Philadelphia's foreign-born population has surged in the last decade, to about 200,000, or 13 percent of city residents, a Pew Research Center analysis found. Roughly one in four is undocumented, Pew said. Philadelphia officials credit new arrivals with not only boosting the city population, currently 1,567,900 after decades of decline, but also with starting businesses, fixing homes, and making their communities better.
The city has been a leader in the so-called Sanctuary City movement, seeking to treat undocumented residents the same as anyone else when they come in contact with the criminal-justice system.
"Philadelphia will continue to be a diverse and welcoming city," Mayor Kenney pledged to students, mentors, and program leaders at the Welcoming Week kickoff in City Hall.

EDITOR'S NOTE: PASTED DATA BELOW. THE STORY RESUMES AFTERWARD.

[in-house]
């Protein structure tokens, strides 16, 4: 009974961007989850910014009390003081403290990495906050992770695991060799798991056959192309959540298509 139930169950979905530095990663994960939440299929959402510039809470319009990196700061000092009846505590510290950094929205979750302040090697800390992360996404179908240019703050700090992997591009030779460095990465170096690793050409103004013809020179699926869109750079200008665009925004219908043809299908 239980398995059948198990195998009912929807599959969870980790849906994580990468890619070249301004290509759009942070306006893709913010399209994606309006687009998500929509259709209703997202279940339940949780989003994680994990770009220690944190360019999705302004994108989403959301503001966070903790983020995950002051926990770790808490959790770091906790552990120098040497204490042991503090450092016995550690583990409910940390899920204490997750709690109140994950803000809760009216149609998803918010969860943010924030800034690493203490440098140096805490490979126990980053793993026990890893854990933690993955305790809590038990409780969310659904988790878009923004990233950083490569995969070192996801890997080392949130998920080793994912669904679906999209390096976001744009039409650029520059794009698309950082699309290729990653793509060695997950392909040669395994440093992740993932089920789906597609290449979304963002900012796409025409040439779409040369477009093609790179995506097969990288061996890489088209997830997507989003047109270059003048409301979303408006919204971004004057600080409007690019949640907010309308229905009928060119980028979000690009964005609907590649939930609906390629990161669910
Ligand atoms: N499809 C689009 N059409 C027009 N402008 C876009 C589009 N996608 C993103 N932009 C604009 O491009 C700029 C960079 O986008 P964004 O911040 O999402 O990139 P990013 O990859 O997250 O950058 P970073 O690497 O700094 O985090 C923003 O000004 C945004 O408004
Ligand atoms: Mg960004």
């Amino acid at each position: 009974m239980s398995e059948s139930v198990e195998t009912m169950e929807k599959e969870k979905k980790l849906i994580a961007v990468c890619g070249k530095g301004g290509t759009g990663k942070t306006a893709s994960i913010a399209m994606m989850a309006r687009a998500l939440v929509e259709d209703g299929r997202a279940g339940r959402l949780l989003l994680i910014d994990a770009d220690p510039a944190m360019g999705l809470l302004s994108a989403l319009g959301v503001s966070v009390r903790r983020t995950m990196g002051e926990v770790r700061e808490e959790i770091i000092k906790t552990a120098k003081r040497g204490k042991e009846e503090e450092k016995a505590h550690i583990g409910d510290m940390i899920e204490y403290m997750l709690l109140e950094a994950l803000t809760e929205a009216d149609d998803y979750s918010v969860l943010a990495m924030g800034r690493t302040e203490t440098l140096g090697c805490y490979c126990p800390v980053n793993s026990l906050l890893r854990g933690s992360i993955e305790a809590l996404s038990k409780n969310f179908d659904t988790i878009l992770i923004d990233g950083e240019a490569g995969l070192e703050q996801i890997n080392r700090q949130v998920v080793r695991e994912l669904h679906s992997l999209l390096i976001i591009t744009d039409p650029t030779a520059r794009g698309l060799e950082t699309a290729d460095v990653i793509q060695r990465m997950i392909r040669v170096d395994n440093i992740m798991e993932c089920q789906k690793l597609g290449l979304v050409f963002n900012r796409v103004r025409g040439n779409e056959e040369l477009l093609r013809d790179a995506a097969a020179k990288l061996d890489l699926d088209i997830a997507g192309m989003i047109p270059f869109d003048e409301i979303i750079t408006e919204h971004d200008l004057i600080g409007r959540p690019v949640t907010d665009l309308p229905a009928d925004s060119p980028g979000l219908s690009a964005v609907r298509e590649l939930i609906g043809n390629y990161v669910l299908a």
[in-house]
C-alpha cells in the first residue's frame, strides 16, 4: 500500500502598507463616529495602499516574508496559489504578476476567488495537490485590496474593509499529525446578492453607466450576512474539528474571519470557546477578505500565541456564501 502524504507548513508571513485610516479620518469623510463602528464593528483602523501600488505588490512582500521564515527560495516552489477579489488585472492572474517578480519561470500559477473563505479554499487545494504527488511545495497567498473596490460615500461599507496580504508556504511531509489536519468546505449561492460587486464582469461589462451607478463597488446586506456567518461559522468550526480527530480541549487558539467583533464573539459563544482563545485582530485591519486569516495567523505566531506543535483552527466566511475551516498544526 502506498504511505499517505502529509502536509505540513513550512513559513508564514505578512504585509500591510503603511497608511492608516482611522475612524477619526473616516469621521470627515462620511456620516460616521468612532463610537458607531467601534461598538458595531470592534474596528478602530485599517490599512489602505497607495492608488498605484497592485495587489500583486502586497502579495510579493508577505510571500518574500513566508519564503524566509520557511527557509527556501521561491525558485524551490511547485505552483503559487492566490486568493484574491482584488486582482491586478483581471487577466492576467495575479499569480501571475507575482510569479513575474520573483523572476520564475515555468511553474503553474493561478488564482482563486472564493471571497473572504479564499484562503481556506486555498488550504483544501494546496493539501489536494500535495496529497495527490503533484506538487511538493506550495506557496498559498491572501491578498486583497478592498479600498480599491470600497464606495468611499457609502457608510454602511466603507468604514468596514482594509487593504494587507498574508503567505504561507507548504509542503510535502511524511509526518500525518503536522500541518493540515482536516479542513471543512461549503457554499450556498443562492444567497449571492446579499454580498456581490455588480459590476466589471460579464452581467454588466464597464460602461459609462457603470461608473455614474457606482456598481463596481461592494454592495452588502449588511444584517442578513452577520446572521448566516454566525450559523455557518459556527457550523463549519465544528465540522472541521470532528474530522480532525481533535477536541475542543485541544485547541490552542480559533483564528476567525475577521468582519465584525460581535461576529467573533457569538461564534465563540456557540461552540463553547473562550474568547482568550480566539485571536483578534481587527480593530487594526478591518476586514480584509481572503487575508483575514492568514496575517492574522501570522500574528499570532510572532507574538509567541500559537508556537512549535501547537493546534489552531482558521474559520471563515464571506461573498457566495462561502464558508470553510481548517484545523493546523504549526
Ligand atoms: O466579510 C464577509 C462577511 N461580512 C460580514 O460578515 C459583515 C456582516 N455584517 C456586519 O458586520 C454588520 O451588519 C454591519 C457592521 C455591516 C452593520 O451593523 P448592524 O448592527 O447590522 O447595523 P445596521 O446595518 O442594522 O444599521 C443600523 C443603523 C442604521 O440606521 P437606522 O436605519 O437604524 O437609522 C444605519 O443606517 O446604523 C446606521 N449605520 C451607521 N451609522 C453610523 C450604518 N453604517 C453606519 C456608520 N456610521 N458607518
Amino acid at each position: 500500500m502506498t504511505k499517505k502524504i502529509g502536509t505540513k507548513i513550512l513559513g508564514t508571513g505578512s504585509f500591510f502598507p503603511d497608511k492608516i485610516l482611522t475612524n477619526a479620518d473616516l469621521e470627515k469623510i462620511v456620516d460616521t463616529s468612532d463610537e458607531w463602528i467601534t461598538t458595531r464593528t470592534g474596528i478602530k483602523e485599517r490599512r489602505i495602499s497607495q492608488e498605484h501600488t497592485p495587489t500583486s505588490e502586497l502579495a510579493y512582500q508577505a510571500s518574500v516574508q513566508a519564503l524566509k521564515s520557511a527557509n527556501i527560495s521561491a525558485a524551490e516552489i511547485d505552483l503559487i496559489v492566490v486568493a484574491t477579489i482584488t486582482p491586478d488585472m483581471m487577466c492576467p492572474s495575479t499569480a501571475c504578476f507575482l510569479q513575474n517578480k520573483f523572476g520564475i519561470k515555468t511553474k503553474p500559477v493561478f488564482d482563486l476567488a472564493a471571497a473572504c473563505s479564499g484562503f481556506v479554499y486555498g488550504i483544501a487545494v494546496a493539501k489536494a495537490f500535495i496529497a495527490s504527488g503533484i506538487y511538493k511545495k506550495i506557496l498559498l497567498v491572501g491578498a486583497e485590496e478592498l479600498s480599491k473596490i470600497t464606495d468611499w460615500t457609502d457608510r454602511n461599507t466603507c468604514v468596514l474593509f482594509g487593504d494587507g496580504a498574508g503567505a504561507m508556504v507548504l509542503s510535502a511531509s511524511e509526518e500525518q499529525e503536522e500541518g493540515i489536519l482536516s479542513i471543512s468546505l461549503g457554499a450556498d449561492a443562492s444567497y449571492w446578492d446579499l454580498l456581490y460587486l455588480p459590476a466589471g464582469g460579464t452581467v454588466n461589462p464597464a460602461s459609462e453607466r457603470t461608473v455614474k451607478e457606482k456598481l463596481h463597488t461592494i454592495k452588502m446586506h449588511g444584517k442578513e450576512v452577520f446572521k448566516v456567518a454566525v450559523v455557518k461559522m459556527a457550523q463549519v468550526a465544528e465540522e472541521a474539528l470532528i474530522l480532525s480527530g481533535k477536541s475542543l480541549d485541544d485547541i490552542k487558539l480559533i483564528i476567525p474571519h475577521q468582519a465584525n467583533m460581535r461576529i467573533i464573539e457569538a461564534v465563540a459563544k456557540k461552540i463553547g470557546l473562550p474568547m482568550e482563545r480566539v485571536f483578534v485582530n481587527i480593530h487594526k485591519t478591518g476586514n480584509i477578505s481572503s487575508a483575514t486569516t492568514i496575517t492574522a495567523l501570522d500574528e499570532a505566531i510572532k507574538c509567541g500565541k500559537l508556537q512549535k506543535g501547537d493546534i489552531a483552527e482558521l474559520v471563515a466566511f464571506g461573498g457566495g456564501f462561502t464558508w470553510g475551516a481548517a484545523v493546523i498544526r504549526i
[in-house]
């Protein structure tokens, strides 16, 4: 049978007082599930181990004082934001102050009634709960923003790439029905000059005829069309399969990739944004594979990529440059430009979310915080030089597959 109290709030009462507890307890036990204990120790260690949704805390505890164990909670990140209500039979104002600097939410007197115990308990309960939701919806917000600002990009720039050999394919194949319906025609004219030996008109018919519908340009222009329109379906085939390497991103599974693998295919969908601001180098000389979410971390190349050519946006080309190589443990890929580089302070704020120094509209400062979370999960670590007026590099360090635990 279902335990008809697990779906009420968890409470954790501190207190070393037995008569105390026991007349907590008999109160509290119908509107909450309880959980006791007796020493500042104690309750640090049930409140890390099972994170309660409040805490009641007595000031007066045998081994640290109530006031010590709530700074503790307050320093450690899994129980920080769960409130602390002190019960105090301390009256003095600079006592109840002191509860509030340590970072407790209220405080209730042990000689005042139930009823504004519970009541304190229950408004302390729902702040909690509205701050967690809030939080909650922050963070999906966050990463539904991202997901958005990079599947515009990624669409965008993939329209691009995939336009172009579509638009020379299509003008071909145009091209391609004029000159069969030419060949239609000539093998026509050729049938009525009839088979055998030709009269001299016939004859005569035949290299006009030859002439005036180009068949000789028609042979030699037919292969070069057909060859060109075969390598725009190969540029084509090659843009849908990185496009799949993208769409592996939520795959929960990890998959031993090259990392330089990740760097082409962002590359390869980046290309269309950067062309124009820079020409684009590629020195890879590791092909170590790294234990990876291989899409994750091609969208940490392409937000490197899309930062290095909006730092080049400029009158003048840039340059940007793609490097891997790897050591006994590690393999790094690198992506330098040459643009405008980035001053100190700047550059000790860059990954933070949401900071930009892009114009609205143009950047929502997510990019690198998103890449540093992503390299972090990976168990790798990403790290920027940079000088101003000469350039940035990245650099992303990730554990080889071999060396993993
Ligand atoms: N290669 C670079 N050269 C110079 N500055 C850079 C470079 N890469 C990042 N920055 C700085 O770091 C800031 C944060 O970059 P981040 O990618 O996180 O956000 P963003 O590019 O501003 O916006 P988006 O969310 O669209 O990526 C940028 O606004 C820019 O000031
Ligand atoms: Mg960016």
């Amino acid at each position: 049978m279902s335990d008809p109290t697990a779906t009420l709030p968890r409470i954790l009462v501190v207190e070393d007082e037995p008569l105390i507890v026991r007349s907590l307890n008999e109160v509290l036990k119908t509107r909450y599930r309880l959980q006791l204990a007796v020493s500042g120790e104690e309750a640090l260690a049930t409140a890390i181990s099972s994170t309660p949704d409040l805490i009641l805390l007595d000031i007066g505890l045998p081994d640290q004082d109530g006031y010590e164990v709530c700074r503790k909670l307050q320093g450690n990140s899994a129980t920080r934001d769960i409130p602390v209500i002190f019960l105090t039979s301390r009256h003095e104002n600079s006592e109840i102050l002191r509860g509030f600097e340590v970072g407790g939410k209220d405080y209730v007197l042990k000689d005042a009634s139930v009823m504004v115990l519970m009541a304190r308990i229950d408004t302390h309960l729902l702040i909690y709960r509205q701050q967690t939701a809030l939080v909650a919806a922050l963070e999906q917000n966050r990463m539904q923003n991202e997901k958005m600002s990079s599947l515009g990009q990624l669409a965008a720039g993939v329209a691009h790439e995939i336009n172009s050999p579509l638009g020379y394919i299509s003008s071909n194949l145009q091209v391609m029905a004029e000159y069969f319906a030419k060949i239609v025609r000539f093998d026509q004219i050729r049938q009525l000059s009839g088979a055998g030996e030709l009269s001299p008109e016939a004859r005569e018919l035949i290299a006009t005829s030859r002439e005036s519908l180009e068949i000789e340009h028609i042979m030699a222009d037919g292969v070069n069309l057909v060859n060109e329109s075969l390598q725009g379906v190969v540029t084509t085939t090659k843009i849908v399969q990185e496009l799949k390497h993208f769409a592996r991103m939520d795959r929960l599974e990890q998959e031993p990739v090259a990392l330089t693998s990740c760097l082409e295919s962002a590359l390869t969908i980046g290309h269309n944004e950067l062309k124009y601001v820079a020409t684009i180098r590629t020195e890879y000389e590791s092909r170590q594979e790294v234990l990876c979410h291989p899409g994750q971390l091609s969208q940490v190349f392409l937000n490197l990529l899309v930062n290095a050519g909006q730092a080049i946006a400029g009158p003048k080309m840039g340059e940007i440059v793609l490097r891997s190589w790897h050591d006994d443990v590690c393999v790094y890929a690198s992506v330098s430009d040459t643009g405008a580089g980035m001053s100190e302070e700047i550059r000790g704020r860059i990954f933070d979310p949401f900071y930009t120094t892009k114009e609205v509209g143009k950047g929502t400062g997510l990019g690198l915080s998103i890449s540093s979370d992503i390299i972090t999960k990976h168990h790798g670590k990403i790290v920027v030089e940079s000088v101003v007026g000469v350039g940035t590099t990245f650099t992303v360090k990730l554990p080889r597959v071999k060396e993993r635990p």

On Cottman Avenue, a Northeast High that once was a bastion of the white working class now ranks among the city's most diverse schools. Its 3,400 students come from 49 countries and speak 57 languages. Many are refugees from war and violence, fleeing immediate danger and now facing daunting longer-term challenges in language, education, and employment.
The Immigrant Alphabet sprang from collaboration between Hudson Valley artist Wendy Ewald and 18 students, and was developed under the auspices of Al-Bustan Seeds of Culture, a nonprofit that examines Arab culture through art and language. Ewald and Al-Bustan project director Diana Misdary spent months with students who in some cases are still struggling to understand how and why they came here — and still gathering the courage to share their stories.